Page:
On Fame

In youth, all things come easy.

To find success early in life is both a blessing and a curse.  The usual course is spent over a lifetime, slowly gathering steam and speed as a pinnacle is reached at the moment where ease and leisure is about to be expected and enjoyed.  Struggling for years building a career that dovetails in both earnings and awards for a lifetime that has been spent in the singular pursuit of some goal.  I believe that this happens, in some cases, or perhaps for the majority out in the world that trend towards popularity and notoriety with the thirst for limelight and praise.

But that’s not the cycle that I am talking about.  What about for those that early on find fame, are recognized for greatness, discover some small secret of the universe, or create some great work of art, and then are left for the rest of their days trying to match or live up to that early plateau.  The public or private eyes that are constantly scanning the horizon for those that excel, quickly lose focus and move on with the hopes of glimpsing some greater voyeuristic joy.  The person left behind, after spending a few brief years in spotlight, is left once again in complete isolation, to their work and art.

Einstein completed his greatest work at the age of 26, with the publication of four major papers on the photoelectric effect, brownian motion, special relativity, and the equivalence of matter and energy.  That was it, at the age of 26 he had accomplished everything that he is known the world over for, except for one distinction, the personality of the absent minded professor that the public likes to remember him as being.  Albert spent each and every day beyond 1905 trying to top himself, trying to do something greater which of course he did, with the publication of his theory of General Relativity in 1915, ten years later.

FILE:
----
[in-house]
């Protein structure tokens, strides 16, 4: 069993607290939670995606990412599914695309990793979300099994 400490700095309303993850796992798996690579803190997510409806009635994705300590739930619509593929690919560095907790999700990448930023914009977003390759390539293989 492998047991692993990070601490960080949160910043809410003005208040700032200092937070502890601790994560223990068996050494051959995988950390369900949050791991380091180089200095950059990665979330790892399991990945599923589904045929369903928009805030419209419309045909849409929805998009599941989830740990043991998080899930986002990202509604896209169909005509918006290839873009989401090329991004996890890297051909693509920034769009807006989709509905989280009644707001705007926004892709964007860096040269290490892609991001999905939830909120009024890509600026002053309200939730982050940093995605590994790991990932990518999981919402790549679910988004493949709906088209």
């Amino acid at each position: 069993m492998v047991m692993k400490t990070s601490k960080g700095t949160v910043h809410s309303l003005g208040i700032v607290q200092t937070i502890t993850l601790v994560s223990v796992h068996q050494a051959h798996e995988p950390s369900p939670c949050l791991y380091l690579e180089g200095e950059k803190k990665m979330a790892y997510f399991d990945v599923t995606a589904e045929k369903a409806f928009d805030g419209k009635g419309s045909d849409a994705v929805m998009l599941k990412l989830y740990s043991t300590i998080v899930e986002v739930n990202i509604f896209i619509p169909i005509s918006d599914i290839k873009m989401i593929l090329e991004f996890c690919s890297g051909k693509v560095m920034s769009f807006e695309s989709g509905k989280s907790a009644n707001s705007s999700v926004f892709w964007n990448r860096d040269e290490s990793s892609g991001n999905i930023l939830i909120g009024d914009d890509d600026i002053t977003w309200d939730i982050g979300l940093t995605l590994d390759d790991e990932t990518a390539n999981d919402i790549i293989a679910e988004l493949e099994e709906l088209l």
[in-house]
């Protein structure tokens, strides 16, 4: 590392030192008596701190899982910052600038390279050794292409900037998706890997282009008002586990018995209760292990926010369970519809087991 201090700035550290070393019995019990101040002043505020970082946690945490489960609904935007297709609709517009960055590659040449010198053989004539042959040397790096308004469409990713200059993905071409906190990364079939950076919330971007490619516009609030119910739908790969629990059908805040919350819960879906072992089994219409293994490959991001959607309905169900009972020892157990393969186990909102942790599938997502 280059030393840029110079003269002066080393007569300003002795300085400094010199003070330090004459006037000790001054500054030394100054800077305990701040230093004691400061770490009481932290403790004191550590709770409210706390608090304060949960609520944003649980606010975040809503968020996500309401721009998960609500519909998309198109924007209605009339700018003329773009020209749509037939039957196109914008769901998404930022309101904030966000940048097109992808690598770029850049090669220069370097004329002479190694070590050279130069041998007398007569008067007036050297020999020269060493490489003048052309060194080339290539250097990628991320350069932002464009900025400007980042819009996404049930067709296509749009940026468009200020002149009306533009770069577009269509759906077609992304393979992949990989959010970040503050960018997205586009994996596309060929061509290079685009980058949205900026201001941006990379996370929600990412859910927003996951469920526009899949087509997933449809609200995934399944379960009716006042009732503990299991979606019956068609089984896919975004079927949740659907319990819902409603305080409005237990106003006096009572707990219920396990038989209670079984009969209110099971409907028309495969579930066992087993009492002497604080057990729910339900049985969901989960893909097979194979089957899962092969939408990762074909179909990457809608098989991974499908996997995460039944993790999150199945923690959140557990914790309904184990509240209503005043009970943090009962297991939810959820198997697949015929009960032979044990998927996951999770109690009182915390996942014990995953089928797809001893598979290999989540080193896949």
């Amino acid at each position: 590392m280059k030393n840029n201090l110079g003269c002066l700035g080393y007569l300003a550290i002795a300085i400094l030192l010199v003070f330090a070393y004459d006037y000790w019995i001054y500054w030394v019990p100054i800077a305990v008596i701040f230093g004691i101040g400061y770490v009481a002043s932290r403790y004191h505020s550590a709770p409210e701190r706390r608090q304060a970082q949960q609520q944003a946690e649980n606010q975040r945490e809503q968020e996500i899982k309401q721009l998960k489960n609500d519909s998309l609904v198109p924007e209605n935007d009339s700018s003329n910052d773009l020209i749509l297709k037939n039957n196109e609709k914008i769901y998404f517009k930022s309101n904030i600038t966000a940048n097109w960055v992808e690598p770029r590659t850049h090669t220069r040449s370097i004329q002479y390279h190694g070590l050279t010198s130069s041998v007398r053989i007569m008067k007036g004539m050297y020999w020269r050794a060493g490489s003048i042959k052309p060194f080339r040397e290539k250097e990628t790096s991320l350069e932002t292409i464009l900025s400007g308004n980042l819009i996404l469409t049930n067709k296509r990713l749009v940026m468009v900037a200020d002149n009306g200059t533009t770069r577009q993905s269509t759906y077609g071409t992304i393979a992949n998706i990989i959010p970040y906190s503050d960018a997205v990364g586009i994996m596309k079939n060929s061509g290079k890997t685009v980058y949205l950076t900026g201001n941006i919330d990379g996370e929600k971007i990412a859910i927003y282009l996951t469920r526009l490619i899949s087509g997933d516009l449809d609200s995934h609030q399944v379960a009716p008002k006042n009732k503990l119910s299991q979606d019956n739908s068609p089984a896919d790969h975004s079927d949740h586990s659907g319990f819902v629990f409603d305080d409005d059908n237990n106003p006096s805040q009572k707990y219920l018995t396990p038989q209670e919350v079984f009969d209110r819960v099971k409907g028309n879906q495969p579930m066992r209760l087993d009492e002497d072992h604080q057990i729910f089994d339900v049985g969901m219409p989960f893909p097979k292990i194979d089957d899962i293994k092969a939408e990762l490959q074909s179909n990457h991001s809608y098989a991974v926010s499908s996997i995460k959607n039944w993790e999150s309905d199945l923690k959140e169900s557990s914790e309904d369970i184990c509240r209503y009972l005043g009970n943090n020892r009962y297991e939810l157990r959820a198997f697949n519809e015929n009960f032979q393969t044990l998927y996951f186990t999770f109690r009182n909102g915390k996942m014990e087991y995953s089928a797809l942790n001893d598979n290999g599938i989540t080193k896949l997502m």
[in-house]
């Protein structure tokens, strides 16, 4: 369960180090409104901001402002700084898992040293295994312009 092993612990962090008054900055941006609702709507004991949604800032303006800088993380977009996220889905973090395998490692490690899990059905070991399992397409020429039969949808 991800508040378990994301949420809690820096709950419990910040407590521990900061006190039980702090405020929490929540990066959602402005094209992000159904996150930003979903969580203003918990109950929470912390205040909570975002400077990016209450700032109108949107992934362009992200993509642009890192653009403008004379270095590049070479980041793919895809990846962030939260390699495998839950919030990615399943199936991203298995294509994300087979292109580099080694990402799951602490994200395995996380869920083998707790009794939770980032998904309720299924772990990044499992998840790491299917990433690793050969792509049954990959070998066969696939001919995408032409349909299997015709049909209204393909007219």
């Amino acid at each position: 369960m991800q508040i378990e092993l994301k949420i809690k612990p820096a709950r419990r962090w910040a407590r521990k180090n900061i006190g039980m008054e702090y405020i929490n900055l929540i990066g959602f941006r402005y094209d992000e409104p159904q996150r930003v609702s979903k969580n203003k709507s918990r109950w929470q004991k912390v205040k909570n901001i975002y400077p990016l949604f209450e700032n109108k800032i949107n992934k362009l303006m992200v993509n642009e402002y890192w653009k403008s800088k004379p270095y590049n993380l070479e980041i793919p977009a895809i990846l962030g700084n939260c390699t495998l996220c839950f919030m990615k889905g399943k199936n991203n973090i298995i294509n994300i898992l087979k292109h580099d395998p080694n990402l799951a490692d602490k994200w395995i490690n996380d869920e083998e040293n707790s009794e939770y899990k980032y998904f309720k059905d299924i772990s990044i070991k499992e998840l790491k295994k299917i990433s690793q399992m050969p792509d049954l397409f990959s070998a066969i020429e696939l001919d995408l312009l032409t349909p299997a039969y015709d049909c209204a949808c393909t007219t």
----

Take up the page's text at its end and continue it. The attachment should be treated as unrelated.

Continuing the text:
My point, if you bear with me, is that perhaps when fame comes early, and then is usurped by others, that some of the best work can be accomplished.  Albert may seem like a stretch, but he also went through a long period where only his peers understood what he was doing, what he was trying to say.  The persona of the man with white hair, bushy mustache, and frumpy clothes, were things that the general world got, they were just an image, a funny caricature of who he actually was.  It was something that was consumable, bite size, easy to understand.

My argument, is that perhaps it is better to suffer the early recognition, and then to spend the 40 years wandering in the desert, before once again being seen by the world.  In those metaphorical wanderings (i.e. 40 years of Moses), all manner of maturity and self awareness occur, so that when it is time to create or find ones greatest work, one is prepared and ready for it.  If the public becomes aware great, let the garlands fall from the skyscrapers, the parades be held.  But if not, and a relative silence is found, that is good as well.  The work will survive, thrive, and be recognized further down the road in the eyes of youth that can see, and aren’t blinded by the present.

Albert got it, especially as he walked along the shores of a lake, skipping stones across the surface, alone in his thoughts, secure in the giant glimpse that he had seen, for his mind alone, the whole of our motion.



About Sarah Seager

I am an artist that works and lives in the wilds of Los Angeles.
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